Election Forum with Joe Trippi and Simon Rosenberg - Yesterday, NDN hosted a special lunchtime Election Forum with NDN President Simon Rosenberg and Internet pioneer, top political strategist and New Politics Institute fellow Joe Trippi. Joe and Simon looked at this remarkable election cycle and also beyond November 4 to the next Administration. For more information and photos from the event, please click here.

NDN Countdown to Election 2008 - With less than a week to go before Election Day, the NDN team continued to weigh in on issues ranging from swinging poll numbers to donation-fueled shopping sprees to early voting. With the media reporting U.S. Sen. Barack Obama with anywhere from a double-digit to a single-digit lead over U.S. Sen. John McCain, Simon asked, "Is McCain Playing to Win?"

Simon's essay echoes what he and the NDN team have been saying for several weeks: we may see an uptick in McCain's numbers as the race enters the final days, but that's because the Arizona senator is gaining ground he already should have held. It's not a sign of McCain's strength; rather, it's a sign of his weakness and disappointing campaign that many in the GOP base are only now coming home. For more on the final days of the campaign, check out this report from yesterday's Newsday, which quotes Simon.

Simon also predicted that increasingly, we will start to hear quiet talk of realignment, blowout, rout, coattails and a new political era. If the trends continue, we are headed toward a true blowout with the top of the Democratic ticket getting its highest vote share since 1964, Democrats having more ideological control of Washington since the mid 1960s and Democrats having the makings of a new very 21st century majority coalition they could ride for the next 30-40 years of politics.

And the other big news last week? What about Gov. Sarah Palin slapping her hockey Mom image right out of the rink by spending $150,000 on designer clothes and make up? Chalk it up the Republicans’ being completely out of touch with the economic struggles of everyday people. Melissa also took a look at an interview Palin did with James Dobson, the immensley popular leader of “Focus on the Family.” While Palin has apologized for some of her more divisive rhetoric as of late, she played to Dobson’s audience in this interview, even seeming to contradict McCain's more moderate stances on several issues, including stem cell research, choice and gay marriage. Is Palin thinking conservative base in 2012?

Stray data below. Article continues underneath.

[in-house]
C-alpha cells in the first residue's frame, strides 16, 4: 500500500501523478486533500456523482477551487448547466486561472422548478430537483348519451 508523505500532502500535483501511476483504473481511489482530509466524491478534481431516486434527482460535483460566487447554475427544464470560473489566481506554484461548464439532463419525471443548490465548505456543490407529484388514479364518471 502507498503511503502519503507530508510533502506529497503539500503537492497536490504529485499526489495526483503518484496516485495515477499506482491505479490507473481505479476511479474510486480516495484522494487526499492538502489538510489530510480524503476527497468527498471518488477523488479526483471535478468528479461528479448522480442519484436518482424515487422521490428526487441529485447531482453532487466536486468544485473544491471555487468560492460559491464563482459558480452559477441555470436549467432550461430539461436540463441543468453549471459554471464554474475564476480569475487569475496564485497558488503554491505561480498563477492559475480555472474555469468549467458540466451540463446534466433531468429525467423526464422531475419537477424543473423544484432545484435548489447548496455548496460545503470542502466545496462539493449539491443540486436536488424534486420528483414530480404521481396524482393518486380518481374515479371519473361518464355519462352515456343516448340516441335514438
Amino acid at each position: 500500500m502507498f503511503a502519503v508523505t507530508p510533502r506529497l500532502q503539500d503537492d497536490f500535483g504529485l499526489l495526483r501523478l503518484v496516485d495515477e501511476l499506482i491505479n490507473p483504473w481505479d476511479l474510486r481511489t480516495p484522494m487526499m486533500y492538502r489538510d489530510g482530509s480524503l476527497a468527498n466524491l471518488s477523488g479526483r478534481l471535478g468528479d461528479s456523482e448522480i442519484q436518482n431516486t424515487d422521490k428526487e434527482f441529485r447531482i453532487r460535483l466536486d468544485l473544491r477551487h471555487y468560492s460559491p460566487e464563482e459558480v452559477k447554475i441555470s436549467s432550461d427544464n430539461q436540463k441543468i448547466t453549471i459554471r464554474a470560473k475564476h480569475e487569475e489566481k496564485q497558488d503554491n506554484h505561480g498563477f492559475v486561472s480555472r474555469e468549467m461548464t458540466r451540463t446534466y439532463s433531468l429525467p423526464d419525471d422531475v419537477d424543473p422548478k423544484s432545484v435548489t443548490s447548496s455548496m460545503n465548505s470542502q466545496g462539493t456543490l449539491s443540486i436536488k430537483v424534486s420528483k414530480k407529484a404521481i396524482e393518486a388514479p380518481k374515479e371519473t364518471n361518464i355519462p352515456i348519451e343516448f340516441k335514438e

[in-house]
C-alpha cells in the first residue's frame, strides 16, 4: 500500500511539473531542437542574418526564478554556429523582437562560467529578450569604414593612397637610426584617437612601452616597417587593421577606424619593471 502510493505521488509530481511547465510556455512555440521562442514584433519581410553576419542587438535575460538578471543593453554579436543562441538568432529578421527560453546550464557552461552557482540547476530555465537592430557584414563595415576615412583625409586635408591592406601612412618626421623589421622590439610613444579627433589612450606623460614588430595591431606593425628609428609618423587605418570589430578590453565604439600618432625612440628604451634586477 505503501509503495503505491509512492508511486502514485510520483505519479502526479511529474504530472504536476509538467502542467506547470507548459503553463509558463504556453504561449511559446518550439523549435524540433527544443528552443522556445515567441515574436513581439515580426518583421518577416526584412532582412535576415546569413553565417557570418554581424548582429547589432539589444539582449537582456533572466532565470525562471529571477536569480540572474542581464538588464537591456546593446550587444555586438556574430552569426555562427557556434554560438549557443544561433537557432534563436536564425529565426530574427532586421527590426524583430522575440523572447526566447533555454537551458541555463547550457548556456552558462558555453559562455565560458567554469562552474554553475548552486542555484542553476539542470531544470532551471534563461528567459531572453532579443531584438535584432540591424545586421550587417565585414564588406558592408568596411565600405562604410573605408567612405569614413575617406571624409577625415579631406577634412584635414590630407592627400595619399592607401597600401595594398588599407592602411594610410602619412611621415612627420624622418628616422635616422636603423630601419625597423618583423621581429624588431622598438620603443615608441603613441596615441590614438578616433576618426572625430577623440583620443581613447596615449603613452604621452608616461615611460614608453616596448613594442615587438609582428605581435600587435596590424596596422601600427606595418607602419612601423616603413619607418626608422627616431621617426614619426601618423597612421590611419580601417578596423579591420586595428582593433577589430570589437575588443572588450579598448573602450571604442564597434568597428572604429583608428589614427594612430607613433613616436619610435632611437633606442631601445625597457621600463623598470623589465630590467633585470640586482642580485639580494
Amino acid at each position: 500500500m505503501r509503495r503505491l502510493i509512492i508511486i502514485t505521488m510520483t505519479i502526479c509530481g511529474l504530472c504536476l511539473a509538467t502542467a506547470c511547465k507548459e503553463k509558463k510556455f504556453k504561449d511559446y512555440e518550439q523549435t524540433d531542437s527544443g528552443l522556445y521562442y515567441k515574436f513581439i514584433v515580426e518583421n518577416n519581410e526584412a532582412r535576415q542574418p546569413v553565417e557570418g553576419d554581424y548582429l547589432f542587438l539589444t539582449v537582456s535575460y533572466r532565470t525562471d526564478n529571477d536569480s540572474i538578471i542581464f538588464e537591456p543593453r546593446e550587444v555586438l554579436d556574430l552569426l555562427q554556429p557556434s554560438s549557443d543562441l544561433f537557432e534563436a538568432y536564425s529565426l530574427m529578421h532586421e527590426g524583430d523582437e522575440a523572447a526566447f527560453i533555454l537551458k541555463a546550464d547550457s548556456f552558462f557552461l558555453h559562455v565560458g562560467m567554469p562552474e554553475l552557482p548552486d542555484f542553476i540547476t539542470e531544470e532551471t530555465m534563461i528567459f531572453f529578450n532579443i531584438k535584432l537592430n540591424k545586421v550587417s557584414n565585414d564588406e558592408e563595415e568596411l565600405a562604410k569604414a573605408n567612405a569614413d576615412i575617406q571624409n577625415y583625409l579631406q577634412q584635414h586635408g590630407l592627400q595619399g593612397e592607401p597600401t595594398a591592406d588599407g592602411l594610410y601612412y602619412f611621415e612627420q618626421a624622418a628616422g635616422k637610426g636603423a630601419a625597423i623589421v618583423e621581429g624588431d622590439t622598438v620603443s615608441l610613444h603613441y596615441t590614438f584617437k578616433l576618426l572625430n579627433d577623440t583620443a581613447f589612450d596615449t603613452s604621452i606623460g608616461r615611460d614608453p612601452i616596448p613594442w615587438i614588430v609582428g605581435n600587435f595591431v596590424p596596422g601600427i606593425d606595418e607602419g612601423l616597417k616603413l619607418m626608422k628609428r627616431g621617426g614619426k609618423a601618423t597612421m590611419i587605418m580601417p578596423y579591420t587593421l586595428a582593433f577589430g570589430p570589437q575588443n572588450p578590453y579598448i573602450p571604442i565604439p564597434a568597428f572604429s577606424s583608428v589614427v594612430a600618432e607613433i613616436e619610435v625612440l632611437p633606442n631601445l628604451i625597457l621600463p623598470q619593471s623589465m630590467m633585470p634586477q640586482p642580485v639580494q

Back to the here-and-now, Andres Ramirez, Vice President of Hispanic Programs, spent the week focusing on the subject of early voting. With one in three registered voters expected to cast their ballots before November 4, Andres wrote about the record-breaking numbers of early voters, how many of those voters are experiencing very long waits to vote and efforts to prevent people from voting or purge newly registered voters from the rolls.

Keep People in Their Homes - For more than a month, NDN has been arguing that any government response to the financial crisis must include a central provision to keep people in their homes. Momentum to do just that grew last week, as FDIC Chairman Sheila Bair testified before Congress and presented a proposal to keep people in their homes, and the New York Times editorialized on the issue. The Washington Post reported that Bair’s proposal received a warm reception from lawmakers, a welcome sign that the federal government will soon provide necessary leadership in this effort. For more on NDN’s Keep People in Their Homes effort, click here.

Other NDN Thinking - There are no lack of victims from the meltdown of the financial markets and the oncoming economic recession. Will moving toward a low-carbon future, a top priority for NDN, be one of them? Our answer is “no.” Jake Berliner argued that Energy Reform Can Be an Economic Boon. Green Project Director Moynihan further buttressed Jake’s arguments in his essay, Climate Change: Next Steps in a Troubled Economy. Zuraya Tapia-Alfaro looked at Barack Obama’s latest Spanish-language ad about restoring the “American Dream,” following other Spanish-language TV and radio ads on education, health care, taxes, and more. She also wrote about immigration in the presidential race and how the next president can discuss immigration reform using an economic narrative during this time of economic crisis.